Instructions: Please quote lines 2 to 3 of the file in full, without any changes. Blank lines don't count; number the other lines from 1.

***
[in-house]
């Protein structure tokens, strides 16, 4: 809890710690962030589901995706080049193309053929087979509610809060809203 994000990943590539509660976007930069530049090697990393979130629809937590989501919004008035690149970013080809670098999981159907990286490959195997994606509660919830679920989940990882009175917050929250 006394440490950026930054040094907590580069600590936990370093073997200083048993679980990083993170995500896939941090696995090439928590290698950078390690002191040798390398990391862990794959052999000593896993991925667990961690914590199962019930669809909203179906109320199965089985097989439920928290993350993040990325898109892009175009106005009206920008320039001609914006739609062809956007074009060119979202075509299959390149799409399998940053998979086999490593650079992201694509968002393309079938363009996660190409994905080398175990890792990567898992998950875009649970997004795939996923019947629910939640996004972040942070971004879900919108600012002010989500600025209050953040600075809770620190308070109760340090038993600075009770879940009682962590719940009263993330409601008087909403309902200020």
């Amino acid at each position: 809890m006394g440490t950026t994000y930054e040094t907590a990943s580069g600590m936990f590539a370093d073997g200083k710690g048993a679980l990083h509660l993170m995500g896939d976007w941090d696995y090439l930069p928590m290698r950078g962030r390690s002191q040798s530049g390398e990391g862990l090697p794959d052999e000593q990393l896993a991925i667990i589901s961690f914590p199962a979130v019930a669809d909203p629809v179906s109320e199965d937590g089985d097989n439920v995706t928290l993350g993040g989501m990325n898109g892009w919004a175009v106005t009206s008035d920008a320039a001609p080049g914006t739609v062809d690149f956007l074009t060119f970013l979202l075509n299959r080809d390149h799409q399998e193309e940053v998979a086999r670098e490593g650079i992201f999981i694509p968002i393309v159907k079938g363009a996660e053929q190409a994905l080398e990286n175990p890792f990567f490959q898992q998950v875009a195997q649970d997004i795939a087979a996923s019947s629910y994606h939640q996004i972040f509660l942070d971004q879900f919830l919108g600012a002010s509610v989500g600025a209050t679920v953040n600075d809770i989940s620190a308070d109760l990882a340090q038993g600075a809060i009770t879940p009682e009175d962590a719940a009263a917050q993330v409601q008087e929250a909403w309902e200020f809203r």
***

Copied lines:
């Protein structure tokens, strides 16, 4: 809890710690962030589901995706080049193309053929087979509610809060809203 994000990943590539509660976007930069530049090697990393979130629809937590989501919004008035690149970013080809670098999981159907990286490959195997994606509660919830679920989940990882009175917050929250 006394440490950026930054040094907590580069600590936990370093073997200083048993679980990083993170995500896939941090696995090439928590290698950078390690002191040798390398990391862990794959052999000593896993991925667990961690914590199962019930669809909203179906109320199965089985097989439920928290993350993040990325898109892009175009106005009206920008320039001609914006739609062809956007074009060119979202075509299959390149799409399998940053998979086999490593650079992201694509968002393309079938363009996660190409994905080398175990890792990567898992998950875009649970997004795939996923019947629910939640996004972040942070971004879900919108600012002010989500600025209050953040600075809770620190308070109760340090038993600075009770879940009682962590719940009263993330409601008087909403309902200020």
């Amino acid at each position: 809890m006394g440490t950026t994000y930054e040094t907590a990943s580069g600590m936990f590539a370093d073997g200083k710690g048993a679980l990083h509660l993170m995500g896939d976007w941090d696995y090439l930069p928590m290698r950078g962030r390690s002191q040798s530049g390398e990391g862990l090697p794959d052999e000593q990393l896993a991925i667990i589901s961690f914590p199962a979130v019930a669809d909203p629809v179906s109320e199965d937590g089985d097989n439920v995706t928290l993350g993040g989501m990325n898109g892009w919004a175009v106005t009206s008035d920008a320039a001609p080049g914006t739609v062809d690149f956007l074009t060119f970013l979202l075509n299959r080809d390149h799409q399998e193309e940053v998979a086999r670098e490593g650079i992201f999981i694509p968002i393309v159907k079938g363009a996660e053929q190409a994905l080398e990286n175990p890792f990567f490959q898992q998950v875009a195997q649970d997004i795939a087979a996923s019947s629910y994606h939640q996004i972040f509660l942070d971004q879900f919830l919108g600012a002010s509610v989500g600025a209050t679920v953040n600075d809770i989940s620190a308070d109760l990882a340090q038993g600075a809060i009770t879940p009682e009175d962590a719940a009263a917050q993330v409601q008087e929250a909403w309902e200020f809203r």